Waterbeach, Ely and Cottenham corridor:

Waterbeach, Ely and Cottenham bus corridor map from the Greater Cambridge Partnership's Marking Connections consultation (53174005)
Waterbeach, Ely and Cottenham bus corridor map from the Greater Cambridge Partnership's Marking Connections consultation (53174005)

View the map by clicking here.

Services operate between 5am and midnight. 7am-7pm: High frequency services including a bus every 15 minutes from Waterbeach to Cambridge (to be increased as the new town is developed); a bus every 10 minutes from Cottenham to Cambridge, including an hourly express; and a bus every 15 minutes from Ely to Cambridge.

Hourly rural services would include Oakington busway to March via

Cottenham and Chatteris; ‘Ely zipper’ loop; and Chatteris to Ely.

Fulbourn and Newmarket corridor:

Fulbourn and Newmarket bus corridor map from the Greater Cambridge Partnership's Marking Connections consultation (53174008)
Fulbourn and Newmarket bus corridor map from the Greater Cambridge Partnership's Marking Connections consultation (53174008)

View the map by clicking here.

Services operation between 5am and midnight. 7am-7pm: High-frequency service including a bus every 10 minutes from Newmarket to Cambridge; buses every 10 minutes from the Park and Ride to the city centre and Cambridge Biomedical Campus; a bus every five minutes or less from Cherry Hinton to the city centre and Biomedical Campus, with a service every 30 minutes from Fulbourn. Hourly rural services would include Newmarket to Park & Ride loop; Newmarket to Haverhill; Carlton Green to Newmarket; and Soham to Mildenhall and Red Lodge.

Cambourne and St Neots corridor:

Cambourne and St Neots bus corridor map from the Greater Cambridge Partnership's Making Connections constulation (53174011)
Cambourne and St Neots bus corridor map from the Greater Cambridge Partnership's Making Connections constulation (53174011)

View the map by clicking here.

Services operating between 5am and midnight. 7am-7pm: High frequency services including a bus every 10 minutes from Cambourne to Cambridge; a bus every 15 minutes from St Neots to Cambridge; and a bus every 30 minutes between Huntingdon and Cambridge. A new service is proposed to run from Cambourne to Cambridge Biomedical Campus and Addenbrooke’s West, via West Cambridge, every 30 minutes.

Scotland Farm travel hub to have a bus every 15 minutes to the Biomedical Campus. Hourly rural services would include Biggleswade to Cambourne; Cambourne to Cambridge; Biggleswade to Cambridge.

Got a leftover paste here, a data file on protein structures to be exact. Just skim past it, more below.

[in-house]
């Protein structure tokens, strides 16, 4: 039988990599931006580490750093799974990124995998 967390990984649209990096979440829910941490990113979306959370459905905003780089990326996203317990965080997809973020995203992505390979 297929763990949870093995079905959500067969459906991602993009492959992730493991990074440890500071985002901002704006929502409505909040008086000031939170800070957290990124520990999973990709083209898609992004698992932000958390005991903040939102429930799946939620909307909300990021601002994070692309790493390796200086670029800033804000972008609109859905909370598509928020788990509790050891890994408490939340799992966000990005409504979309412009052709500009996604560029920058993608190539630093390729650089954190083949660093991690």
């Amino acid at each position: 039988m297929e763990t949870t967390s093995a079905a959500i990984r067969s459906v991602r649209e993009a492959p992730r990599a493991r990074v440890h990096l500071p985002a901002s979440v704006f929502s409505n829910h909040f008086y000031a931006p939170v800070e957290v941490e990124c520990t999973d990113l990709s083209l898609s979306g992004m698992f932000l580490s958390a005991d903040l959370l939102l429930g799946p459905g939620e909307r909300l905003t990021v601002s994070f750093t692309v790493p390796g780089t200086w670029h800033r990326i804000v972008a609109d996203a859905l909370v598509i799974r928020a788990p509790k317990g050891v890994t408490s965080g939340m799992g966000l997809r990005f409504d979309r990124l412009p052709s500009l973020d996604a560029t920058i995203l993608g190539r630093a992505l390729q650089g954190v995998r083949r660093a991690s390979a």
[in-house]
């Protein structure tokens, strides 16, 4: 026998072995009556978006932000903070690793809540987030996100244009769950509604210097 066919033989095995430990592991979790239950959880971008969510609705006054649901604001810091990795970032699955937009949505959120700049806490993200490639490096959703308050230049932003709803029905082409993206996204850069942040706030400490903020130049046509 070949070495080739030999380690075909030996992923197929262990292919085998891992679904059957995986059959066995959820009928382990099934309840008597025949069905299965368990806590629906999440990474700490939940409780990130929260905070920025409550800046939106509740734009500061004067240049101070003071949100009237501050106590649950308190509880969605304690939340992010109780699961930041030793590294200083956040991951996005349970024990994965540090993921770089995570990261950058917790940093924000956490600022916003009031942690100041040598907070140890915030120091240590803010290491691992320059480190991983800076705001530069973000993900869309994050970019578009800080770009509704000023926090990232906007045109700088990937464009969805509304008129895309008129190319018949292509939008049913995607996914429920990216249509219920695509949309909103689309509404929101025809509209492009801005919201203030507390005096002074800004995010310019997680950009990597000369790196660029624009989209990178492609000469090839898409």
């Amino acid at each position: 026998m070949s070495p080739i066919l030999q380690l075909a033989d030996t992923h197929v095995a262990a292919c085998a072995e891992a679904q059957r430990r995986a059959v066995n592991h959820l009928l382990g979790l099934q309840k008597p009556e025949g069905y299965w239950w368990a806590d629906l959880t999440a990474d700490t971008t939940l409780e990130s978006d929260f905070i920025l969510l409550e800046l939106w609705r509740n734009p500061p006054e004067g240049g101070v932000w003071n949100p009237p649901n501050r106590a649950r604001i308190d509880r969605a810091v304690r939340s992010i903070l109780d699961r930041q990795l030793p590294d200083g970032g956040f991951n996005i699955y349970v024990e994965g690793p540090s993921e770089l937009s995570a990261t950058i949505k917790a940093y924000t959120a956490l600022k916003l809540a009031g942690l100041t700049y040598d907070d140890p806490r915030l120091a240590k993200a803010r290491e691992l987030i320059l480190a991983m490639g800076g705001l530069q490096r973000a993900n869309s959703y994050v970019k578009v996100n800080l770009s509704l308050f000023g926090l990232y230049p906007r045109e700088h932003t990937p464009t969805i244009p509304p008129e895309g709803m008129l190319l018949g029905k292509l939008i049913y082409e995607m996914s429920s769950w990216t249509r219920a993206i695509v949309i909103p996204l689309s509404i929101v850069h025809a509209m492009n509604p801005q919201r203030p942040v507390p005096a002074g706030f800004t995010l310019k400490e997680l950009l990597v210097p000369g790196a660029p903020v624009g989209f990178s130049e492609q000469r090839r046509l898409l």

Haverhill corridor:

Haverhill bus corridor map from the Greater Cambridge Partnership's Marking Connections consultation (53173998)
Haverhill bus corridor map from the Greater Cambridge Partnership's Marking Connections consultation (53173998)

View the map by clicking here.

Services operating between 5am and midnight. 7am-7pm: High frequency service would include a bus every 15 minutes from Haverhill to Cambridge; a bus every seven to eight minutes from the A11 travel hub to Cambridge; buses every 15 minutes serving Granta Park and Babraham Research Campus.

Hourly rural services would include Newmarket to Haverhill via the Thurlows; and Carlton to the A11 travel hub via West Wickham.

Royston and Saffron Walden corridor:

Royston and Saffron Walden bus corridor map from the Greater Cambridge Partnership's Marking Connections consultation (53173992)
Royston and Saffron Walden bus corridor map from the Greater Cambridge Partnership's Marking Connections consultation (53173992)

View the map by clicking here.

Services operating between 5am and midnight. 7am-7pm: High frequency services including a bus every 10 minutes from Royston to Cambridge; a bus every 10 minutes from Saffron Walden to Cambridge. Hourly rural services would include Barley to Hauxton and Great Shelford; Guilden Morden to Royston; Duxford to Trumpington Park and Ride; Foxton and Melbourn to Sawston.

Northstowe, St Ives and Bar Hill corridor:

Northstowe, St Ives and Bar Hill bus corridor map from the Greater Cambridge Partnership's Marking Connections consultation (53173995)
Northstowe, St Ives and Bar Hill bus corridor map from the Greater Cambridge Partnership's Marking Connections consultation (53173995)

View the map by clicking here.

Services operating between 5am and midnight. 7am-7pm: High frequency services including a bus every five minutes or less from St Ives to Cambridge; a bus every 10 minutes from Huntingdon to Cambridge; a bus every 10 minutes from Bar Hill to Cambridge. Hourly rural services would include a loop service covering villages between Swavesey, Longstanton, Bar Hill and Papworth Everard; and connections from Somersham, Ramsey and Chatteris to St Ives.

Read more:

Cambridge congestion charge of £15 a day mooted

Would this get you to give up a car?

Have your say on plans for improved Greater Cambridge bus service paid for by congestion charge



This site uses cookies. By continuing to browse the site you are agreeing to our use of cookies - Learn More